Ripple centralization concerns
The second concern is that XRP is actually very centralized, contrary to crypto’s core ethos of decentralization. Of the 100 billion in total XRP, only about 48 billion are in circulation, the rest of which is primarily controlled by Ripple and have been locked up in escrow. According to the escrow contract, Ripple is currently able to release 1 billion XRP into circulation each month.
While they have so far been prudent in distributing XRP, this poses a serious risk for XRP holders. If a significant amount were to enter into circulation, the overall supply of XRP would jump drastically, potentially causing the price to plummet.
Transactions per second
Although XRP may be faster in terms of individual transactions, economies of scale mean that banks and major payment firms still have the upper hand in terms of overall transactions. Currently, a large major credit card company, such as Visa, can process up to 24,000 transactions per second. For XRP, this figure now stands at only 1,500 transactions per second. Unfortunately, this point of competition between legacy payment platforms and XRP will likely preclude the former from integrating the latter.
Similar to other cryptocurrencies, XRP also has issues with extreme volatility, however, this is especially detrimental in its ambitions to facilitate bank-to-bank transfers of value.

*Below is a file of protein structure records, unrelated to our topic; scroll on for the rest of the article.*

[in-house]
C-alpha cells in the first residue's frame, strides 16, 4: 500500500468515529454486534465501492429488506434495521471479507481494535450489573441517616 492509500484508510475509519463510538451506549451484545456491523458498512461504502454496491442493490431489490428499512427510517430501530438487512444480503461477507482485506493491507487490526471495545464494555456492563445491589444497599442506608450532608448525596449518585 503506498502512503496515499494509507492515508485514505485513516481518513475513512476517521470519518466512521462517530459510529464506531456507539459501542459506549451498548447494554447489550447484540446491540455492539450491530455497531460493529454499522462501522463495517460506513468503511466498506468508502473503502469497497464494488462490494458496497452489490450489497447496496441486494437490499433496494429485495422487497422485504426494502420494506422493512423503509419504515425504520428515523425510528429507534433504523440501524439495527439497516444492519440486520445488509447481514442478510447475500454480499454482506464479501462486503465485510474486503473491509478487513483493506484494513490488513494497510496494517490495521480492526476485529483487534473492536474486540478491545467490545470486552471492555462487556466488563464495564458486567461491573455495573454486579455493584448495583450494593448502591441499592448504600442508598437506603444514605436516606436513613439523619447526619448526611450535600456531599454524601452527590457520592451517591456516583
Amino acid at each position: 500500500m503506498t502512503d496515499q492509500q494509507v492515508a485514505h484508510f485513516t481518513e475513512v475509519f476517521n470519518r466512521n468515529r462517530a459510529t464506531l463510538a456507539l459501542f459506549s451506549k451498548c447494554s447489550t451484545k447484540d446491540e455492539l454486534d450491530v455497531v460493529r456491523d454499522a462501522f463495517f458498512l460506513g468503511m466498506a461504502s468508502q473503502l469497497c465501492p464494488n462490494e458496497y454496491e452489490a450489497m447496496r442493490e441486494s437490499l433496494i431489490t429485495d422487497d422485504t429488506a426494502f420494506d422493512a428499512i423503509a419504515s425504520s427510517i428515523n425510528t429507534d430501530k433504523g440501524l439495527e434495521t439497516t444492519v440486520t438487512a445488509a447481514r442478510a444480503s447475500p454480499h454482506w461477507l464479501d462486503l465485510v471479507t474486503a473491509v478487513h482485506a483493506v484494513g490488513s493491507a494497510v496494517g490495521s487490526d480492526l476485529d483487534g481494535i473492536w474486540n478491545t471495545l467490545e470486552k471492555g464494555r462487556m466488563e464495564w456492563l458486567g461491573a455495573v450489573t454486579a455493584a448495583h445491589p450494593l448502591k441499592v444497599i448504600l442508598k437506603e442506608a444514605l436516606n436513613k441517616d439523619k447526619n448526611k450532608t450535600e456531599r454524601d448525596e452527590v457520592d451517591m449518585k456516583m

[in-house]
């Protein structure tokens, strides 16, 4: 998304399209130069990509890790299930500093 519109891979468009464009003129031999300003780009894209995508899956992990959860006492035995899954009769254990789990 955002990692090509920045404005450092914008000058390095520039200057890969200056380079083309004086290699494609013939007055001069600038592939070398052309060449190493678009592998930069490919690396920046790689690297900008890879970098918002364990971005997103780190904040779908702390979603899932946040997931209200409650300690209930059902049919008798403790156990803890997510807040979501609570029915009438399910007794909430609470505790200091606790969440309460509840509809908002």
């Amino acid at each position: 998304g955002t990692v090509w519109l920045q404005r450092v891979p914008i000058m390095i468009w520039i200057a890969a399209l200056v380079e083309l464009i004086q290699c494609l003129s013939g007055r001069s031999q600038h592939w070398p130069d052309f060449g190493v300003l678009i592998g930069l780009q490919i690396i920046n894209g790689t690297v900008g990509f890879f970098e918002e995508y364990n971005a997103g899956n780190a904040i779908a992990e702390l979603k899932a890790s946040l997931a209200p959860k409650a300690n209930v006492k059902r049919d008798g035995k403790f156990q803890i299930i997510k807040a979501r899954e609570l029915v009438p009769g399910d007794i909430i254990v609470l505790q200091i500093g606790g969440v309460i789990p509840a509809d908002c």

Over the past year, the price of XRP has shifted anywhere between $0.40 and $1.90 but much of this may actually have to do with Ripple tribulations with the SEC.
The SEC and XRP
In December 2020, the SEC, America’s federal securities regulator, filed a suit against Ripple for issuing and selling $1.3 billion worth of XRP to the public, claiming that the assets constituted unregistered securities. However, Ripple argues that XRP is not a security, and had not been considered one from its initial release in 2013 until the indictment.
The initial indictment took a heavy toll on Ripple’s reputation, causing many exchanges to delist XRP, which then led to the price bottoming out. Since then, the SEC and Ripple have been embroiled in a legal battle that will likely end up setting a precedent for crypto regulation moving forward.
So far, it seems that the suit will likely end up favoring Ripple, given some of the commentaries from the presiding judge. She concluded that Ripple did not necessarily do anything wrong, denying the SEC’s motion to strike its “fair notice” defense, in which Ripple’s claims there was no “fair notice” about cryptocurrencies being considered securities. In turn, the court has highlighted just how little guidance the SEC has provided to help cryptocurrency companies comply with regulations.
The argument that cryptocurrencies constitute securities is at the crux of SEC Chair Gary Gensler’s approach to regulating the industry, which is being hotly contested by crypto proponents.